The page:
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Real analysis

If you just wanna study the stuff(no certification), there are some lecture videos posted on youtube by Haverford and other colleges. In terms of the preq, you should be familiar with the mathematical notations and some basic proof logics. Basically, the video will cover materials up to chap 6 in Rudin, which will be basic topology, sequence and series convergence, continuity, differentiation and Riemman-Stieltjes integral. Yet, I haven't seen any video covered uniform convergence, Weinstrass theorem and Lebesgue theory, which is from chap 7 - 11 in Rudin. So probably, you have to study those stuffs by yourself(those are the core materials of baby analysis).
 
Here is one offered online by UIUC through their NetMath program: Math 444: Elementary Real Analysis | NetMath

Looks like a standard first/intro course to real analysis. Little pricey, but you'll earn credit hours with UIUC (if that's something you care about) and while I haven't taken this course in particular, I did take their abstract linear algebra and thought the entire experience was wonderful.

If you're considering self-studying, I'd probably avoid Rudin (i.e., PMA) and instead consider the text by Abbott. My two cents!

Edit: The Math 444 course "is for students who do not plan graduate study (those students should take Math 447)", according to the site. While I'm almost sure the emphasis here is on students planning graduate studies in more pure math fields, if you're willing to wait it out a bit, they are adding Math 447 Real Variables (Spring 2019 syllabus linked) to the NetMath platform soon: New Courses Coming Soon | NetMath
 
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Here is one offered online by UIUC through their NetMath program: Math 444: Elementary Real Analysis | NetMath

Looks like a standard first/intro course to real analysis. Little pricey, but you'll earn credit hours with UIUC (if that's something you care about) and while I haven't taken this course in particular, I did take their abstract linear algebra and thought the entire experience was wonderful.

If you're considering self-studying, I'd probably avoid Rudin and instead consider the text by Abbott. My two cents!

Edit: The Math 444 course "is for students who do not plan graduate study (those students should take Math 447)", according to the site. While I'm almost sure the emphasis here is on students planning graduate studies in more pure math fields, if you're willing to wait it out a bit, they are adding Math 447 Real Variables (Spring 2019 syllabus linked) to the NetMath platform soon: New Courses Coming Soon | NetMath
Thanks, this looks very good. I'm thinking about possibly pursuing a PhD so this is an important class.
 
Here is one offered online by UIUC through their NetMath program: Math 444: Elementary Real Analysis | NetMath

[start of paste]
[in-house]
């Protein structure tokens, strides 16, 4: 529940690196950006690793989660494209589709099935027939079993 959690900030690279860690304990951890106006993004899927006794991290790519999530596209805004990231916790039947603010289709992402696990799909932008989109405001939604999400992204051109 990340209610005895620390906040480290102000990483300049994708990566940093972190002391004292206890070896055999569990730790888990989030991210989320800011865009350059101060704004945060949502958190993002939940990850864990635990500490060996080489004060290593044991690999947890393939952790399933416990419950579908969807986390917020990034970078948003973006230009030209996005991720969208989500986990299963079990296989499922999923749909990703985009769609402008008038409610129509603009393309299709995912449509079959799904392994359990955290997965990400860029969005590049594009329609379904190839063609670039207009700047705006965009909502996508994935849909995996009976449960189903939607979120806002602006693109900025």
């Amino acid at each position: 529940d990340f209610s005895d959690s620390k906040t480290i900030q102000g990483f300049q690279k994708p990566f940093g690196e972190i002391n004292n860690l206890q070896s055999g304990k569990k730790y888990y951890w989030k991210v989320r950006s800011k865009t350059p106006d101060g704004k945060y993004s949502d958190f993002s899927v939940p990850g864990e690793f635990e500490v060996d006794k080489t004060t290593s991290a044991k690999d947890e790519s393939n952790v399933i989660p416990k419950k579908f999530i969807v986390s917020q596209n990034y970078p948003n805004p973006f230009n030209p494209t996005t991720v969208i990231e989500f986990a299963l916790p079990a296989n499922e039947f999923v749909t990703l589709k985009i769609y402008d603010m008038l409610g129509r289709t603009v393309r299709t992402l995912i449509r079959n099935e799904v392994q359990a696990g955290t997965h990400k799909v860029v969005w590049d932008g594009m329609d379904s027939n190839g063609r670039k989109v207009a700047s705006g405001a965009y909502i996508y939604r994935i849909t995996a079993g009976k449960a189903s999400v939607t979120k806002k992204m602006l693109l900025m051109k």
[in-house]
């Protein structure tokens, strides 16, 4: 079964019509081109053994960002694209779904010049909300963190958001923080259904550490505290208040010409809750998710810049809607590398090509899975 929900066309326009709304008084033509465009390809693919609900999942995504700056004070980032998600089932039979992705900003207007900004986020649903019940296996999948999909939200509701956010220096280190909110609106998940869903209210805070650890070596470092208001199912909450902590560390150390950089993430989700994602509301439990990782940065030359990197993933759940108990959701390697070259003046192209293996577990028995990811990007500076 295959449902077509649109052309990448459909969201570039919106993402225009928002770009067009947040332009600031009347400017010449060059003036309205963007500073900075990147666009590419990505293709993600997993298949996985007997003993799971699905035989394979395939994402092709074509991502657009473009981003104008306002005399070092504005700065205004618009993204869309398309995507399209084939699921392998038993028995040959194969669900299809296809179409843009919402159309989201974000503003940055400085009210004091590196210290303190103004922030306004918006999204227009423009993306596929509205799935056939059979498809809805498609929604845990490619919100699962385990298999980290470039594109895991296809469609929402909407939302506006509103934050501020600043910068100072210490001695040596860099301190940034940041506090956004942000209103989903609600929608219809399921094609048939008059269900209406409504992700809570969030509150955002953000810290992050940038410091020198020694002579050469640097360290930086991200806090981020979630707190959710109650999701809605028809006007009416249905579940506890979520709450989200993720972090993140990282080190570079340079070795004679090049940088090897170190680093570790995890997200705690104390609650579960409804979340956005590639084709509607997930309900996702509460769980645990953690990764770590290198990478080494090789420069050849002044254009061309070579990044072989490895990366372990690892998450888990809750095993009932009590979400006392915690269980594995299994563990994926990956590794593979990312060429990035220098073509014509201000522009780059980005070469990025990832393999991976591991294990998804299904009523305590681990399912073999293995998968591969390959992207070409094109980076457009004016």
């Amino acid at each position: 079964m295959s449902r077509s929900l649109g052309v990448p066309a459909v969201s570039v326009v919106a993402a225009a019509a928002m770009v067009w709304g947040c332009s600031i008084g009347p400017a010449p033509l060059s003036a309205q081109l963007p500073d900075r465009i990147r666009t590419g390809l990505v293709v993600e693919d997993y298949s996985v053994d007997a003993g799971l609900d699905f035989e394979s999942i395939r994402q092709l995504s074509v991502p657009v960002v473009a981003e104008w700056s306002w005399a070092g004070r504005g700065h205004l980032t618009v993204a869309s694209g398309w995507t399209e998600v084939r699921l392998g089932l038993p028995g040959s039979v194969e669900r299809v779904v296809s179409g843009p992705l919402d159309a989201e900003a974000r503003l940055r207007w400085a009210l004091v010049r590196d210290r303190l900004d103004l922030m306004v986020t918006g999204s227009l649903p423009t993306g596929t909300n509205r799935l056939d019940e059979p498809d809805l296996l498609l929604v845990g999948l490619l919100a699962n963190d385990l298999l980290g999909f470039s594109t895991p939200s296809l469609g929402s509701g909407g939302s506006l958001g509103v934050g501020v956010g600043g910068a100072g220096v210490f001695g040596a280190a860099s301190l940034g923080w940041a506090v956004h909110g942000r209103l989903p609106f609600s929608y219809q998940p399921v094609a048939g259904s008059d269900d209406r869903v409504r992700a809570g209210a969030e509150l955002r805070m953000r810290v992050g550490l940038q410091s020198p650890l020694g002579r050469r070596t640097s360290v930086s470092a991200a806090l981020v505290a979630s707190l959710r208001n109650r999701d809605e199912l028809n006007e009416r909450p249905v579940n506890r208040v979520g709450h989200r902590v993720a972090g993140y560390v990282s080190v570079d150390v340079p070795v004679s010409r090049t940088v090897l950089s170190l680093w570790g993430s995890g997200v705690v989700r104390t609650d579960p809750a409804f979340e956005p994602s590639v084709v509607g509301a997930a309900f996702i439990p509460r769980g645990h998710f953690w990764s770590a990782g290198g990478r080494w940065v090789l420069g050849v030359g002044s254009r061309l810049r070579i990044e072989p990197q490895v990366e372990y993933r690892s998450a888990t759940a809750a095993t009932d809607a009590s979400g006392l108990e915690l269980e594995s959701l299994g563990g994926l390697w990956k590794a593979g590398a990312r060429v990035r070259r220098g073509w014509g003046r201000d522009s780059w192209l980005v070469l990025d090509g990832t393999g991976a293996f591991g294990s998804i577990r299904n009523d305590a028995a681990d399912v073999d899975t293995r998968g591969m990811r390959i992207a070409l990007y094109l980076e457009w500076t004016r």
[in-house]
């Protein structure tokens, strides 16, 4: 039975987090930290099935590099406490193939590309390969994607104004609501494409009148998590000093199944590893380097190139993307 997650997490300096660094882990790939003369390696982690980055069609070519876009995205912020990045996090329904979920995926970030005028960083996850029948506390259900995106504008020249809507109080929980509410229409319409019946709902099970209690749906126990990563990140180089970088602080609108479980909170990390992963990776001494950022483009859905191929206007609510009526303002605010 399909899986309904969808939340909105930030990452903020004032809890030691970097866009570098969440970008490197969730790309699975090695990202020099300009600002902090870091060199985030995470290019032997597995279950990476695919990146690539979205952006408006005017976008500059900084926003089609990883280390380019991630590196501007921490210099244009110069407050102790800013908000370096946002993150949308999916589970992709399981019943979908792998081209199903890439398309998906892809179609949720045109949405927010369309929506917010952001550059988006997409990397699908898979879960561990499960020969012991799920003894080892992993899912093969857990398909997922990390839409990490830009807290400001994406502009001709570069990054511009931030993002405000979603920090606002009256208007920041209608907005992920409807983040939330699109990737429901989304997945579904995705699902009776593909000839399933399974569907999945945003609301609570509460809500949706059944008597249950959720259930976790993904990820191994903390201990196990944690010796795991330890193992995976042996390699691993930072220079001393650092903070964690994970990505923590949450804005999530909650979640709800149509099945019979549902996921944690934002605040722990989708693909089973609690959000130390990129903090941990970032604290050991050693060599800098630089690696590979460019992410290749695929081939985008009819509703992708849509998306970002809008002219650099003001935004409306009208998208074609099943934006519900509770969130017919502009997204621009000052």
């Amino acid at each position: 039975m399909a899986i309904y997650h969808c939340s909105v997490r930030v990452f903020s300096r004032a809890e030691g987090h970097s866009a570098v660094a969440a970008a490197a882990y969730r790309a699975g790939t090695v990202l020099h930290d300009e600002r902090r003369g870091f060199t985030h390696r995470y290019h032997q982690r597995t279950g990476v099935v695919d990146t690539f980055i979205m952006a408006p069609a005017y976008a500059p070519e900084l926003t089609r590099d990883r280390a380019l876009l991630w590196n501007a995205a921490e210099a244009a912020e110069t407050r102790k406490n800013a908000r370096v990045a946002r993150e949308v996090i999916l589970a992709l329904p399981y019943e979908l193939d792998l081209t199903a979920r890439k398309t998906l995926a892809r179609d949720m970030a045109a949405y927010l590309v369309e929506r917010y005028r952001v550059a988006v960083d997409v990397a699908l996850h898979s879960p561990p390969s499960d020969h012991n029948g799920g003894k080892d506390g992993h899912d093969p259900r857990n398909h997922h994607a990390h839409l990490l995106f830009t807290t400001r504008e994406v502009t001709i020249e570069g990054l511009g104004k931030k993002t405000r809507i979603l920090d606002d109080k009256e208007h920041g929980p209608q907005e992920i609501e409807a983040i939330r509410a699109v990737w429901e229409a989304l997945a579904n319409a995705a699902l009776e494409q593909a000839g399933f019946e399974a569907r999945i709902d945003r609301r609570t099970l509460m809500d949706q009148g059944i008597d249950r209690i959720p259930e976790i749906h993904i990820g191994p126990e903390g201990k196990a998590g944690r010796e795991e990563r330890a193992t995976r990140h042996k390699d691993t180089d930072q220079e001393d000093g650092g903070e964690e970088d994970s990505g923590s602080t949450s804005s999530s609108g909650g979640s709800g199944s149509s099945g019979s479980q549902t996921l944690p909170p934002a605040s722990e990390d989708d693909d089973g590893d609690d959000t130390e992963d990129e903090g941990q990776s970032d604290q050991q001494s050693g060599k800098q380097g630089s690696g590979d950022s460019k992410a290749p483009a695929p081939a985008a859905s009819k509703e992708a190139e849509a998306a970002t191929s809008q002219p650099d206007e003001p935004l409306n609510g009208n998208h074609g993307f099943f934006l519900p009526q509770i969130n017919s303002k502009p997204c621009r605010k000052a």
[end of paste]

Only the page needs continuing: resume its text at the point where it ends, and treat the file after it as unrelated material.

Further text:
If you're considering self-studying, I'd probably avoid Rudin and instead consider the text by Abbott. My two cents!

The UIUC course is using Bartle and Sherbert, which is perfectly all right. The book by Abbott is also fine. And the one by Ross. Anything except Rudin. Rudin belongs in the cemetery.
 
The UIUC course is using Bartle and Sherbert, which is perfectly all right. The book by Abbott is also fine. And the one by Ross. Anything except Rudin. Rudin belongs in the cemetery.

Taking an undergrad real analysis course at the moment that is using Rudin and I couldn’t agree more lol! I bought Abbott to supplement. I’m sure Rudin’s text was first choice at some point in time (maybe?).
 
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Daniel Duffy

C++ author, trainer
The UIUC course is using Bartle and Sherbert, which is perfectly all right. The book by Abbott is also fine. And the one by Ross. Anything except Rudin. Rudin belongs in the cemetery.
Rudin was the book our 1st-year maths undergrad class 1972 used. It was fine. But I think it was used as a filter..
Dedekind cuts!
 

Daniel Duffy

C++ author, trainer
2. Real and Complex Analysis (good on measure).
3. Functional Analysis

Looking back, I think the 'issue' (if that is so) is

1. Rudin's syntax uses metrics and metric spaces d(x,y) is really just x - y in one variable. So maybe premature optimization? The suitable place for d(x,y) is functional analysis. Like teaching a yellow-belt brown-belt stuff.
2. Not enough worked out examples, for maths undergrads less of an issue than say non-maths.

The wiki pages on real analysis topics are very good.
 
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Daniel Duffy

C++ author, trainer
-UiREVDK9UfhPFGi_iKjr3If018MbdMUpxI3nuGmHzI.png


When learning new stuff, I always find the notation the most difficult part. Stare at the symbols until you understand them.
 
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Daniel Duffy

C++ author, trainer
Lol Cauchy sequences construction > Dedekind cuts IMO
DC was a nightmare. The seats in the lecture hall were on the same level, so if you didn't get a front seat, no way to see those deltas and epsilons falling off at the bottom of the blackboard. Those students in row > 4 had no chance. I'm not kidding. Another filter :) 50 in year 1,. 6 in year 4..

The prof was very good and accessible .. one of William Feller's students at Princeton.
 
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